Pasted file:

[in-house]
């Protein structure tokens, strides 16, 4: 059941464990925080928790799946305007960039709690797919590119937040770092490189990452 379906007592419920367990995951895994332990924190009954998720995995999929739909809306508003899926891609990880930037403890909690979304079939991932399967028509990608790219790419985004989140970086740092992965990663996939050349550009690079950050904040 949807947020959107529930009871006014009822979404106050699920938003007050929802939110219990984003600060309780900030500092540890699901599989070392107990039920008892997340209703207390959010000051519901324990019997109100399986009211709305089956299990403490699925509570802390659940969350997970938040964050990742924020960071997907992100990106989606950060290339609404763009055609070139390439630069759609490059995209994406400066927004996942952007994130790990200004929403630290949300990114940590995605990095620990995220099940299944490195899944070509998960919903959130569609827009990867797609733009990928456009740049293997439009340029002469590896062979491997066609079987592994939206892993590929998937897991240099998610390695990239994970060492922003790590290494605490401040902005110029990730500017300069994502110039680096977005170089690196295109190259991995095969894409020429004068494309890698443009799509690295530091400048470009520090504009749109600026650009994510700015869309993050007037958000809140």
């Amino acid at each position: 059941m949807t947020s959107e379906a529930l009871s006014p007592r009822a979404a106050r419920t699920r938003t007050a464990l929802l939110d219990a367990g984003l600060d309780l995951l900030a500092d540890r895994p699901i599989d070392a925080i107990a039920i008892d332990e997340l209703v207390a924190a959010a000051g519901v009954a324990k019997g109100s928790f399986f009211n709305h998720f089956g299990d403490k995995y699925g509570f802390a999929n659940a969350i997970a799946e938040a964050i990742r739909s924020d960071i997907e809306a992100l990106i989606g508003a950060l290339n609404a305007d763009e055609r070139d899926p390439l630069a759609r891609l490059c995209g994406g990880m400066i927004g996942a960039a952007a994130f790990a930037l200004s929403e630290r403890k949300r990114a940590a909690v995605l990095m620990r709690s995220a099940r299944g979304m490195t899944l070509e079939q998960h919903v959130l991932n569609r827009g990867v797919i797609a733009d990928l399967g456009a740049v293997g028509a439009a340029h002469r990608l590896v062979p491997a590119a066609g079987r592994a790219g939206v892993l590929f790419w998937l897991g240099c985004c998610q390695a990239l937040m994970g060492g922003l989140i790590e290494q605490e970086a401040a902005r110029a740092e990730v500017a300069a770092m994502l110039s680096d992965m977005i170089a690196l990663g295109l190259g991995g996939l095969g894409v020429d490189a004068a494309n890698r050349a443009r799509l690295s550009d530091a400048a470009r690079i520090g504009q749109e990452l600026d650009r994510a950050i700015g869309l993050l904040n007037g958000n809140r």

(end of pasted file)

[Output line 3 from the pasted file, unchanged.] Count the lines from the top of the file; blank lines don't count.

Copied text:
């Amino acid at each position: 059941m949807t947020s959107e379906a529930l009871s006014p007592r009822a979404a106050r419920t699920r938003t007050a464990l929802l939110d219990a367990g984003l600060d309780l995951l900030a500092d540890r895994p699901i599989d070392a925080i107990a039920i008892d332990e997340l209703v207390a924190a959010a000051g519901v009954a324990k019997g109100s928790f399986f009211n709305h998720f089956g299990d403490k995995y699925g509570f802390a999929n659940a969350i997970a799946e938040a964050i990742r739909s924020d960071i997907e809306a992100l990106i989606g508003a950060l290339n609404a305007d763009e055609r070139d899926p390439l630069a759609r891609l490059c995209g994406g990880m400066i927004g996942a960039a952007a994130f790990a930037l200004s929403e630290r403890k949300r990114a940590a909690v995605l990095m620990r709690s995220a099940r299944g979304m490195t899944l070509e079939q998960h919903v959130l991932n569609r827009g990867v797919i797609a733009d990928l399967g456009a740049v293997g028509a439009a340029h002469r990608l590896v062979p491997a590119a066609g079987r592994a790219g939206v892993l590929f790419w998937l897991g240099c985004c998610q390695a990239l937040m994970g060492g922003l989140i790590e290494q605490e970086a401040a902005r110029a740092e990730v500017a300069a770092m994502l110039s680096d992965m977005i170089a690196l990663g295109l190259g991995g996939l095969g894409v020429d490189a004068a494309n890698r050349a443009r799509l690295s550009d530091a400048a470009r690079i520090g504009q749109e990452l600026d650009r994510a950050i700015g869309l993050l904040n007037g958000n809140r």